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Nederlands Dans Theater 2 review at Sadler’s Wells – ’emotional electricity’

Katarina van den Wouwer and Gregory Lau in Cacti at Sadler's Wells. Photo: Johan Persson Katarina van den Wouwer and Gregory Lau in Cacti at Sadler's Wells. Photo: Johan Persson
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There’s nothing new here. The most recent of the five works on show was made last year, the earliest 1997. But any chance to reacquaint oneself with the mischievous, subversive anarchy of Alexander Ekman’s Cacti or Hans van Manen’s high velocity Solo is to be welcomed. The bonus here is the three-part opener from NDT’s dancemaking double act, Sol Leon and Paul Lightfoot – Schubert, a pas de deux of twisted symmetry that bends classical steps into new shapes, Sad Case, a vibrant mambo-driven romp and Some Other Time, a piercing and genuinely unsettling work of dark eroticism.

Made at different times the three pieces are held together by a set of shifting black screens that keep changing the dimensions of the space. There is a hint of Spain in the quartet of men in black suits with red lining, postmodern matadors with a sense of irony; the smeared white costumes of the middle piece suggest a bunch of funloving ghosts flitting and flirting through a house of dissolving rooms. Hesitant approaches collide with full-blooded seduction. The combination of shameless sexuality, parodic classicism, quirky humour and Edward Gorey gothic is parlayed seamlessly by dancers apparently made of India rubber.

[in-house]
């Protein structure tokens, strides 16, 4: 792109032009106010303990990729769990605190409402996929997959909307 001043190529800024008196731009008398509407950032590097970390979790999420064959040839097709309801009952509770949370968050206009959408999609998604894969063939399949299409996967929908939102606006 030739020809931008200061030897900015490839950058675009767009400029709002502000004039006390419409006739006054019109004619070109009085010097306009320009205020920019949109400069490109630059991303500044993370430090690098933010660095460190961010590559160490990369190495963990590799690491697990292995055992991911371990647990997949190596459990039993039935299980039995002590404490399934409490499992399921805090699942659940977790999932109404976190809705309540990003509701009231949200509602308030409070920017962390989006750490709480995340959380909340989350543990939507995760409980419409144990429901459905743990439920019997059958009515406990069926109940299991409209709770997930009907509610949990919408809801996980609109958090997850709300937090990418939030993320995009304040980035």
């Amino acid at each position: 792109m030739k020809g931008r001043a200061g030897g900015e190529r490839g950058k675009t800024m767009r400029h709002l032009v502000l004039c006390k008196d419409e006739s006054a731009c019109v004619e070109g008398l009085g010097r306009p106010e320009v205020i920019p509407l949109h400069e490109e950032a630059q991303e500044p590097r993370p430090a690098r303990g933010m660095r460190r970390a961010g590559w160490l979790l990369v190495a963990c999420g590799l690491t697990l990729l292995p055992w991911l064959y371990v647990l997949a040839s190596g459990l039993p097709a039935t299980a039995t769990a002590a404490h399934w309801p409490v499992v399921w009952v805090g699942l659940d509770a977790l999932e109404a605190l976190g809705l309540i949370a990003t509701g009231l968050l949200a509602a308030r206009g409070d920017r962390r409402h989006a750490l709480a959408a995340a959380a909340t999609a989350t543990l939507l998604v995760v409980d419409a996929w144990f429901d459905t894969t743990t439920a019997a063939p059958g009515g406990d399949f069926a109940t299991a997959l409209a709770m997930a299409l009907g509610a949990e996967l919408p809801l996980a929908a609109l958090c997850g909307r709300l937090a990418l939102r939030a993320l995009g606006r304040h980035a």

The short pieces shine in different ways – Edward Clug’s is all spiky, angular elegance like watching replicants practising to be human beings, while van Manen’s Solo is danced by three different men that gives the impression of one man competing with himself. The infinitely amusing and inventively illuminated Cacti fills the stage with would-be Shaolin Monks going through exaggerated rituals of purification on individual platforms that are then piled into a higgledy-piggledy structure while a pretentious voice over pre-empts the critical attempt at semiotic interpretation. It’s surreal, bonkers and enormous fun.

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Varied programme from NDT’s ‘baby’ company pulsates with joy and emotional electricity